At the center of one of the largest experimental particle physics detectors, CMS, located at the CERN collider, protons collide with each other and create blasts of 100s of particles 40 million times a second. These created particles are tracked using detectors made of silicon and electronic circuitry and a snapshot is created much like how your camera takes a picture. This “pixel” tracking detector is a small detector (about the size of bobsled) at the heart of the larger CMS detector which is over 5 stories high. Since CMS started collecting data in 2009, it has been using a 64 million pixel inner tracking chamber. That detector was extracted a month ago and a brand new 124 million pixel replacement detector was inserted into CMS last week. Some are dubbing this as a heart transplant as the installation is a tricky procedure with the amount of clearance available of the order of millimeters. You can find out more about that here.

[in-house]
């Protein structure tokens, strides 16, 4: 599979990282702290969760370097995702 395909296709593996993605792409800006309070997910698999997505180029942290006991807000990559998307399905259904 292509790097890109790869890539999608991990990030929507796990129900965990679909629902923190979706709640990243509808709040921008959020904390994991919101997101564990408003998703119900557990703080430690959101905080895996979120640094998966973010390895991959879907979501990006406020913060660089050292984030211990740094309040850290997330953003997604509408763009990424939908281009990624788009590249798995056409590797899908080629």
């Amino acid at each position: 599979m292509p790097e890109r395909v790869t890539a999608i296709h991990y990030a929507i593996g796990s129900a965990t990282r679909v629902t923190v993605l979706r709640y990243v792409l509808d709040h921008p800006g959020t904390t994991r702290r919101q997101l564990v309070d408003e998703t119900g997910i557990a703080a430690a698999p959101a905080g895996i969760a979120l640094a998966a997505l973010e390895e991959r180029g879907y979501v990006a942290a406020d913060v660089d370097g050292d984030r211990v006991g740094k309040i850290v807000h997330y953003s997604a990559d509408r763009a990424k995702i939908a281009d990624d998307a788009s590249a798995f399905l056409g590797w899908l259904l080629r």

After about 10 years of planning, construction, through the work of dedicated physicists, technicians, engineers, and students, we are now ready to commission this brand new device. We expect to start taking proton beam data in a couple of months to see what will happen. So how did this heart get built? Each pixel in the larger pixel tracking detector is about the same diameter as that of a human hair and is made using silicon. Then, there is a custom designed integrated circuit built for every 4160 pixels that amplifies the electronic signals and has memory to store the pictures. As we can’t keep all pictures from each of the 40 million crossings a second, smart circuitry throws away most of the data. Then we have to figure out how to get these pictures out of the detector and 60 meters away to an off detector computer to store them. This is done by using low mass electronic cables as well as fiber optics. We also have to figure out how to get the power into the detector efficiently, and the heat created by the electronics out of the detector. So the design and construction of this detector was non-trivial and took a few years by the international collaboration. Then we started building it a couple of years ago. The U.S. team was responsible for the construction of half of the detector called the forward disks. The costs were supported by grants from the National Science Foundation and the Department of Energy. You can see what one of these disks looks like in the picture shown as it was installed into CMS. Our University of Kansas students, as well as those at Univ. of Illinois-Chicago, helped to x-ray over 600 modules, each with 66560 pixels each in them to test whether the electronic circuitry was working as expected and could keep up with the data rate. We were part of a larger team of over 100 people at several institutions. The modules were assembled at Univ. of Nebraska, Lincoln and Purdue and the final assembly of the detector took place at Fermilab (near Chicago) before people flew with the detectors (which had their own seats on the planes) to Geneva, Switzerland last fall. Other U.S. institutions who also worked on the project included: Vanderbilt, SUNY Buffalo, Rice Univ, Cornell, UC Davis, Johns Hopkins, Purdue/Northwest, Kansas State Univ, Univ of Puerto Rico Mayaguez, Univ. of Mississippi, Rutgers Univ, Ohio State Univ, Catholic Univ. of America, UC Riverside, Univ. of Colorado-Boulder, Wayne State Univ, and Univ. of Tennessee. Students, postdoctoral researchers, and other scientists and technicians have been running shifts 24 hours a day to check whether all of the plumbing, power supplies, and computer infrastructure needed to read out the detector is working as planned and they will continue to do this until beam data arrives. Our students are excited to participate in this scientific enterprise where they are trained to solve problems, create new technology, and work alongside of international partners seeking to understand how the universe works.